Two towers near Yonge-Eglinton to be put on hold?
City staff want the OMB to halt a development until capacity concerns are addressed
Image via the City of Toronto
City of Toronto staff have requested a two-tower condo development by Times Group in the Yonge-Eglinton area be put on hold until infrastructure can keep up with an influx of new residents. Staff are concerned about the strain so much development is putting on resources such as public transportation, schools, parks, water and sewage.
On April 4, the Toronto and East York community council approved a city planning report that requests the Ontario Municipal Board (OMB) put a hold on any future decision concerning the development pending more information.
The Times Group had previously appealed to the OMB to get the necessary approvals for the proposal for 1925-1951 Yonge St., 17-21 Millwood Rd. and 22 Davisville Ave.
The OMB was abolished on April 3 of this year, and replaced with the Local Planning Appeal Tribunal. However, the OMB is tasked with overseeing all development proposals submitted before that date.
Councillor Josh Matlow of Ward 22, St. Paul’s, said the problems in the Yonge-Eglinton area began when the OMB declared it a high-growth area in 2005 without ensuring that the infrastructure and services would be able to keep up with the density.
“I agree with the intent behind it,” Matlow said. “Here’s the problem: nothing in the provincial legislation ensured that adequate social services and infrastructure would keep up with that piece of growth.”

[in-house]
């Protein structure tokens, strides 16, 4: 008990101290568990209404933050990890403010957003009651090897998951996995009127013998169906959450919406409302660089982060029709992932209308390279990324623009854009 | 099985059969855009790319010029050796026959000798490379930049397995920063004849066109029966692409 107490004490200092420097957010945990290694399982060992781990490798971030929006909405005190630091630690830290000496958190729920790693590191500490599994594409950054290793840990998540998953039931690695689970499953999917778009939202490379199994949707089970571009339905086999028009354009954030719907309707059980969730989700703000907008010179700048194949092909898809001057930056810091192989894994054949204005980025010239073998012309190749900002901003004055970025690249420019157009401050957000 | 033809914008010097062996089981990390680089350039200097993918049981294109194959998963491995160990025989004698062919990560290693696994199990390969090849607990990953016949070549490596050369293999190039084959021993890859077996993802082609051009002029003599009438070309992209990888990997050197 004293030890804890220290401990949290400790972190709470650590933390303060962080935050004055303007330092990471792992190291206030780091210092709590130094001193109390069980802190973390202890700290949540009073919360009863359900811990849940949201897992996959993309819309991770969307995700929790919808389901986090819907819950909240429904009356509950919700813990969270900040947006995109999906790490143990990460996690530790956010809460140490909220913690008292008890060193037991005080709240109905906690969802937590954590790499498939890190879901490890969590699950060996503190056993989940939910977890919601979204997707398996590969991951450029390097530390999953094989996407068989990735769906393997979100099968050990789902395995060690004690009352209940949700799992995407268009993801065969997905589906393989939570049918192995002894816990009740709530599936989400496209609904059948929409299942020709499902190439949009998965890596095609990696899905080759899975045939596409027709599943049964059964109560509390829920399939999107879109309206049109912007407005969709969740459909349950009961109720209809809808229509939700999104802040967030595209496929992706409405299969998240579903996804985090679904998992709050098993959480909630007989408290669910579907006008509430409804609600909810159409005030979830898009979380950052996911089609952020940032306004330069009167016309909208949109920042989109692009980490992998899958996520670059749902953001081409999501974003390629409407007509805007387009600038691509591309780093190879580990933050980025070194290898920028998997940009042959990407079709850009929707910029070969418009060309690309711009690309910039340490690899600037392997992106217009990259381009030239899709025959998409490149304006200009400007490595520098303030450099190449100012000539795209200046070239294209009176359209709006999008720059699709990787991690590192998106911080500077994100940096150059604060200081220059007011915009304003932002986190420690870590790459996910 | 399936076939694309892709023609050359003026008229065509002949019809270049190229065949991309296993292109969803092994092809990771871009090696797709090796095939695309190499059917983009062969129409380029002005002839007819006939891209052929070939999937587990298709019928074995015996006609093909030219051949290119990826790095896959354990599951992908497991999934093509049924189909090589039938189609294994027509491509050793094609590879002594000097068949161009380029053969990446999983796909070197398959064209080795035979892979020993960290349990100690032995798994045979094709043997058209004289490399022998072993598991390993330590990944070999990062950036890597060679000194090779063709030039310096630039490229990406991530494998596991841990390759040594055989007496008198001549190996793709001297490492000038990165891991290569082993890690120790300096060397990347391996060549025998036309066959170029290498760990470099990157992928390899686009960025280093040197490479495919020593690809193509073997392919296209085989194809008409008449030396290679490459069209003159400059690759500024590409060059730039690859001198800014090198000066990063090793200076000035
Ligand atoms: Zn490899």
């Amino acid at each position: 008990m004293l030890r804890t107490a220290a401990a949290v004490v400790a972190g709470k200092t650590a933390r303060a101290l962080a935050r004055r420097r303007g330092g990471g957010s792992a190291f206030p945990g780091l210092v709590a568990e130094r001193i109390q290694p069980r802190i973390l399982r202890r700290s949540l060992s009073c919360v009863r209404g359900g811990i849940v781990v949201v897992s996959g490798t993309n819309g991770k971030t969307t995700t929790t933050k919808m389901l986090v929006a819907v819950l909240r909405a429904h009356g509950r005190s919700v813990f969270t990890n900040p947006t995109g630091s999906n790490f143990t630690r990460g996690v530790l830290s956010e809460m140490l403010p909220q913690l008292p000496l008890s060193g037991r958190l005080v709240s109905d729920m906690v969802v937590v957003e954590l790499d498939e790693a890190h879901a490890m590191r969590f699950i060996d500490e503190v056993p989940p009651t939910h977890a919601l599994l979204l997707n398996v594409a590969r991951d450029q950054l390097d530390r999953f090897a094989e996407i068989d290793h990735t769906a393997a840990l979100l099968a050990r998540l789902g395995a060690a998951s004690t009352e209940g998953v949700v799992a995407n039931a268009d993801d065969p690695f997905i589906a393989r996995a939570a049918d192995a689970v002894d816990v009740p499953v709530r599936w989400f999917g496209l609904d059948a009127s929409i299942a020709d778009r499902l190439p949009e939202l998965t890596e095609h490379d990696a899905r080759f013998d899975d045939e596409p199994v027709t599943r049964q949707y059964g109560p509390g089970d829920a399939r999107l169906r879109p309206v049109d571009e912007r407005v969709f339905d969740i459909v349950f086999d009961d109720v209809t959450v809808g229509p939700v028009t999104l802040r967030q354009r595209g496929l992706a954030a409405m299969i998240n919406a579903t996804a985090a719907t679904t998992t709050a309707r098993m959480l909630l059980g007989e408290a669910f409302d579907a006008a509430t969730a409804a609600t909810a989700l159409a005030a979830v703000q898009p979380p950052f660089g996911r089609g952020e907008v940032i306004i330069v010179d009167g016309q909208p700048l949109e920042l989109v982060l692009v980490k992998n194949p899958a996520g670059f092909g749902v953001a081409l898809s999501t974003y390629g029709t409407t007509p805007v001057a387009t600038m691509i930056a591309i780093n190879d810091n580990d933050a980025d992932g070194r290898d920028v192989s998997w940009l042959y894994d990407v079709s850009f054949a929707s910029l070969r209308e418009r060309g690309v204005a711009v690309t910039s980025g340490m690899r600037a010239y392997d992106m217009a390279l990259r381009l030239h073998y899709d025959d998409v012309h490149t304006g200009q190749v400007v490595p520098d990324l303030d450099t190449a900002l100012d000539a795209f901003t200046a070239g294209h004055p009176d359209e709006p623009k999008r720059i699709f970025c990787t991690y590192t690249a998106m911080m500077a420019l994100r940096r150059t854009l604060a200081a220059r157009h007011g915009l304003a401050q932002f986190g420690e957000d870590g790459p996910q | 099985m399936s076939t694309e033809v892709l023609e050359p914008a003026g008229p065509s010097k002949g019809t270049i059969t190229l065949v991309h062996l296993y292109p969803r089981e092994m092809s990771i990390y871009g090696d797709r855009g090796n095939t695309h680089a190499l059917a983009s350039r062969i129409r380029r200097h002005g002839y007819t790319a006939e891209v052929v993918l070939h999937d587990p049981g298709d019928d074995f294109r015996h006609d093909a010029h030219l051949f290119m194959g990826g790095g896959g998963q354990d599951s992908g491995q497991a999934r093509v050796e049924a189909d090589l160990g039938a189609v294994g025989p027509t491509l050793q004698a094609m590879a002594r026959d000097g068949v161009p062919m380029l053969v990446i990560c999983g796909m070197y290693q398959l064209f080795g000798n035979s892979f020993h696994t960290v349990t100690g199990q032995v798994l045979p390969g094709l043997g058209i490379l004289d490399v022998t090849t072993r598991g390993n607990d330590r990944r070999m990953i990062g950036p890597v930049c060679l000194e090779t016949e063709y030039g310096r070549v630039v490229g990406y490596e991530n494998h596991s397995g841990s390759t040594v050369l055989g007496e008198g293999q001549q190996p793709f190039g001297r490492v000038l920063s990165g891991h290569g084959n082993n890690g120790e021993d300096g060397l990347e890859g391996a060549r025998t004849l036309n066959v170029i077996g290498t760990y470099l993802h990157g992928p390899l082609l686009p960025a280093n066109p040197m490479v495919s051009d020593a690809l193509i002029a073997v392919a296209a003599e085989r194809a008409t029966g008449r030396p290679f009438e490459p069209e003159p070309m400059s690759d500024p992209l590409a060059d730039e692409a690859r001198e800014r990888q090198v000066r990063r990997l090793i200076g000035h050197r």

Matlow said the Midtown in Focus study, which is still underway, has found that if development in the area continues at its current rate, there is a concern that there won’t be adequate water and sewage capacity for new residents.
“The city has determined that there is a real fear that if some developments take place now, including the Times Group development, that there could be a genuine concern about sewer and water infrastructure for that building,” he said. “I also added that school capacity and transit capacity should be considered as part of the development as well because it’s not anecdotal any longer, there’s real concern now about school capacity.”
The Times Group development, which would comprise a 25-storey tower and a 34-storey tower between Davisville Avenue and Millwood Road on Yonge Street, would be built adjacent to Davisville Junior Public School.
Matlow said the development would be a detriment to the quality of life for area residents.
“It would be frankly irresponsible to approve buildings where you can’t be sure that they will have those basic services and infrastructure,” he said. “Then you’re just approving the development rather than approving good planning and a good community. We’re going to do everything we can to fight the development so it’s not approved.”
Andy Gort, President of the South Eglinton Ratepayers’ and Residents’ Association (SERRA), said he is concerned about overdevelopment in the Yonge-Eglinton area because the schools and transit systems are already severely crowded, and only a small fraction of condos slated for development have been built so far.
“We’re starting to really notice infrastructure creaking quite badly and most of the growth that’s planned for this area hasn’t really arrived yet, so it’s making us quite worried that if we get more buildings approved that we’re really going to run into trouble in four or five years, especially if it’s showing up now,” he said.
Cassidy Ritz, project manager with the city planning strategic initiatives unit, said the city is still in the process of finalizing the Midtown in Focus study, and they are now assessing the impact new developments will have on the area in the long-term.
“We do know there is a concern related to the schools’ capacity in the area that the school board has identified, and we do know we have constraints on the line one subway, so these are some of the well-known challenges,” she said. “How those will get resolved on any particular site is going to be different, and so we’re still assessing that.”
Ritz said the city is revising the plan and finishing the infrastructure assessment so they can report to the June Planning and Growth Management Committee meeting.
The issue will be considered by City Council on April 24.